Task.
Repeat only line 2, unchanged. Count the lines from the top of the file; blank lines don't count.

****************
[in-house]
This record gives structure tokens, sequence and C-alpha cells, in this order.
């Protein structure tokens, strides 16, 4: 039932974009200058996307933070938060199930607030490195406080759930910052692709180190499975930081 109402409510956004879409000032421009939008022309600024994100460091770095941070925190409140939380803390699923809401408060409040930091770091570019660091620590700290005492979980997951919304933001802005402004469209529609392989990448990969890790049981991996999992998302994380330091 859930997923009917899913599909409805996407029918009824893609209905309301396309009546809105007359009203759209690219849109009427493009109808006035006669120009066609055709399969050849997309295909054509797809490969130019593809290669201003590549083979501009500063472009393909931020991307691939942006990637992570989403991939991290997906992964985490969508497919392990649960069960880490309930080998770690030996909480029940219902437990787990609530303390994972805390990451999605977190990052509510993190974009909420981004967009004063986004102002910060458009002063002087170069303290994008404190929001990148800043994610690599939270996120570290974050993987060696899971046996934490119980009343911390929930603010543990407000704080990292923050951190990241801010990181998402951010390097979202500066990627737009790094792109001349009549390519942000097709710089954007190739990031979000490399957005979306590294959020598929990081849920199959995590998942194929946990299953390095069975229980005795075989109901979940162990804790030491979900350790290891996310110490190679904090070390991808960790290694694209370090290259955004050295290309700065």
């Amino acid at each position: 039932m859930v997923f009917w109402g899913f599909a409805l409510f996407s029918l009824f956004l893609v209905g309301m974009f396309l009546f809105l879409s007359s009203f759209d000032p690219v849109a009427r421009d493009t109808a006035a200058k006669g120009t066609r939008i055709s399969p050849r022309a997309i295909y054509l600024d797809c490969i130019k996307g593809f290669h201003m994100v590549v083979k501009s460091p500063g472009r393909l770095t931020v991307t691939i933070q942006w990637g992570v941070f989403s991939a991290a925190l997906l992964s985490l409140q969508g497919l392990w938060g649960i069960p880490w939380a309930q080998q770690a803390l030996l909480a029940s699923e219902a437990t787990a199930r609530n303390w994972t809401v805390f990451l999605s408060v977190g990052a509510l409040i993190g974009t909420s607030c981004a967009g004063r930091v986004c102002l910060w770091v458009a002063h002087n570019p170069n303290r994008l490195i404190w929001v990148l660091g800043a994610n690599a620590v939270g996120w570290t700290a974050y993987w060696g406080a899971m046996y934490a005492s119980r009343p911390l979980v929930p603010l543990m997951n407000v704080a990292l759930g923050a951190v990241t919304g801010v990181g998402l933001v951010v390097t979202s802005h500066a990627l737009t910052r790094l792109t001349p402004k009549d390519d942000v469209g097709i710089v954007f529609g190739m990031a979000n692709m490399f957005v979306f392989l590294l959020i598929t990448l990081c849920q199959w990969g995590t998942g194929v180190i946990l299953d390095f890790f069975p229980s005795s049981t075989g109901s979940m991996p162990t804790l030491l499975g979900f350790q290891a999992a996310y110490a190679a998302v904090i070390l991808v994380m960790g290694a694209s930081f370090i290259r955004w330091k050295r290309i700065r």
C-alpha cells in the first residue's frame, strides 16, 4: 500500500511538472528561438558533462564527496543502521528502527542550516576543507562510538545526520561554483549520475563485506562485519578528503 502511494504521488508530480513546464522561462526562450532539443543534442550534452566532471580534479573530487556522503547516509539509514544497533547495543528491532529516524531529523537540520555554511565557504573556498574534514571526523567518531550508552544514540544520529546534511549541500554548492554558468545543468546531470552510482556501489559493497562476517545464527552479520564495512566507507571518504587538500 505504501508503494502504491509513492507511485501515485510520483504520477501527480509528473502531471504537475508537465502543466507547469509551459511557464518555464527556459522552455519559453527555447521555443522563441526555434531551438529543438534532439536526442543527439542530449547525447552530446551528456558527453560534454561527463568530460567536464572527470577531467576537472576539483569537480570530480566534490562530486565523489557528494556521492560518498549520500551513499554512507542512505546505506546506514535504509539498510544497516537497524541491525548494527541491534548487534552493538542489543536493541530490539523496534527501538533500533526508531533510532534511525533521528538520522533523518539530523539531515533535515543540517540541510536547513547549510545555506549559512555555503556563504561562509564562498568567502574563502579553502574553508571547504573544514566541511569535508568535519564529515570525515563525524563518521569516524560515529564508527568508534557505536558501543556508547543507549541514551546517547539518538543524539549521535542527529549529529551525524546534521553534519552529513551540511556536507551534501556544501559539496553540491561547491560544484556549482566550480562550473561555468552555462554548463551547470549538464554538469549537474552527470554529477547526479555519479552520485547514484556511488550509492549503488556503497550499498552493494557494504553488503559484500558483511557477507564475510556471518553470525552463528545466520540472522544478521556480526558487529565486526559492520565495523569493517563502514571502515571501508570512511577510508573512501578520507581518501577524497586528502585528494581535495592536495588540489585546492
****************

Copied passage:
This record gives structure tokens, sequence and C-alpha cells, in this order.